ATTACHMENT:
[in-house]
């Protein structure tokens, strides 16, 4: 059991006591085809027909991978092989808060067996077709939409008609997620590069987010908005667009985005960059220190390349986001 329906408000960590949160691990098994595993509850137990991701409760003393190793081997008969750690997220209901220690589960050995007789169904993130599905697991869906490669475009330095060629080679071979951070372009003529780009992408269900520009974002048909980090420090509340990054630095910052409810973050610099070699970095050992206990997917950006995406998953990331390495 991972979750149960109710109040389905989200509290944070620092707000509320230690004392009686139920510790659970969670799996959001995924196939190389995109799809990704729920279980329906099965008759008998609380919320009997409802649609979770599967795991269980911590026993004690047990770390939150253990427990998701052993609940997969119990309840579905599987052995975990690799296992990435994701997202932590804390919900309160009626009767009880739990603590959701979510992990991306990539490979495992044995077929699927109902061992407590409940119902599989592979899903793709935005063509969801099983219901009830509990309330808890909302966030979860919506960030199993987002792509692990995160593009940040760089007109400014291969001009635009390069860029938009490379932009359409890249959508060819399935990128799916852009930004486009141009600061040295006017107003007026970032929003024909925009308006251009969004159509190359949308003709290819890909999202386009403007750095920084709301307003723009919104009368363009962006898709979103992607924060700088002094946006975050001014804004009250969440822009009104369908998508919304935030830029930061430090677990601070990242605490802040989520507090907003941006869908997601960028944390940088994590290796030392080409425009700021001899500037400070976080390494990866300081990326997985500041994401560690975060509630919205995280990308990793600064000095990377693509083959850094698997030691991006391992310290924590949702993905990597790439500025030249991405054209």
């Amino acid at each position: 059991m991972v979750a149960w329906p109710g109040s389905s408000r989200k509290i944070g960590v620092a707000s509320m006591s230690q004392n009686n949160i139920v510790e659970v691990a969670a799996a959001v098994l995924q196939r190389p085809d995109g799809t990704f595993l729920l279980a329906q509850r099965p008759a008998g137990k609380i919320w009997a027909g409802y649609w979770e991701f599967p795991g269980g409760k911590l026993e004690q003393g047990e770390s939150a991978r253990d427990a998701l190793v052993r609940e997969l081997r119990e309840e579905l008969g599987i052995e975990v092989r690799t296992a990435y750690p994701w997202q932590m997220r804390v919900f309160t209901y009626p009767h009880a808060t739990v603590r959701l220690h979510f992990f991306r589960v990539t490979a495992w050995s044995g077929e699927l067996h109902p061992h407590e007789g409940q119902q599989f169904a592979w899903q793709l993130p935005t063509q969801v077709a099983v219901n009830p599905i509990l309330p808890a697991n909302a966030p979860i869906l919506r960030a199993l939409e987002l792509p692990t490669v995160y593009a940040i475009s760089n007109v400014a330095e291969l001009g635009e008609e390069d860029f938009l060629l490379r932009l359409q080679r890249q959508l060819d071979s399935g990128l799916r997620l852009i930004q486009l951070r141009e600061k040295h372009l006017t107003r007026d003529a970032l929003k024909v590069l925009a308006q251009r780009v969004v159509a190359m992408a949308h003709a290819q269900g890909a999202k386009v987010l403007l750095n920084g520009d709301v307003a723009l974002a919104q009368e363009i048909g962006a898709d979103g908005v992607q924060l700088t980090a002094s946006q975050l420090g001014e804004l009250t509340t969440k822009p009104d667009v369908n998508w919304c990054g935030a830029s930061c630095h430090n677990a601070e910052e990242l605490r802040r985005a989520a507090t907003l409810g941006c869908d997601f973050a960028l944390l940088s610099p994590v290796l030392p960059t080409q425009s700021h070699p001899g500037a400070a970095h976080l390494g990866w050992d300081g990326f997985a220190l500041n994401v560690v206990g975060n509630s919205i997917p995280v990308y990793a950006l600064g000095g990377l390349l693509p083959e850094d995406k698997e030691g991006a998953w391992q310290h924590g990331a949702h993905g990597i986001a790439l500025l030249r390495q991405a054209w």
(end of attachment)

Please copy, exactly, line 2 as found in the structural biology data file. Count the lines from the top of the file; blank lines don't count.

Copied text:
């Protein structure tokens, strides 16, 4: 059991006591085809027909991978092989808060067996077709939409008609997620590069987010908005667009985005960059220190390349986001 329906408000960590949160691990098994595993509850137990991701409760003393190793081997008969750690997220209901220690589960050995007789169904993130599905697991869906490669475009330095060629080679071979951070372009003529780009992408269900520009974002048909980090420090509340990054630095910052409810973050610099070699970095050992206990997917950006995406998953990331390495 991972979750149960109710109040389905989200509290944070620092707000509320230690004392009686139920510790659970969670799996959001995924196939190389995109799809990704729920279980329906099965008759008998609380919320009997409802649609979770599967795991269980911590026993004690047990770390939150253990427990998701052993609940997969119990309840579905599987052995975990690799296992990435994701997202932590804390919900309160009626009767009880739990603590959701979510992990991306990539490979495992044995077929699927109902061992407590409940119902599989592979899903793709935005063509969801099983219901009830509990309330808890909302966030979860919506960030199993987002792509692990995160593009940040760089007109400014291969001009635009390069860029938009490379932009359409890249959508060819399935990128799916852009930004486009141009600061040295006017107003007026970032929003024909925009308006251009969004159509190359949308003709290819890909999202386009403007750095920084709301307003723009919104009368363009962006898709979103992607924060700088002094946006975050001014804004009250969440822009009104369908998508919304935030830029930061430090677990601070990242605490802040989520507090907003941006869908997601960028944390940088994590290796030392080409425009700021001899500037400070976080390494990866300081990326997985500041994401560690975060509630919205995280990308990793600064000095990377693509083959850094698997030691991006391992310290924590949702993905990597790439500025030249991405054209």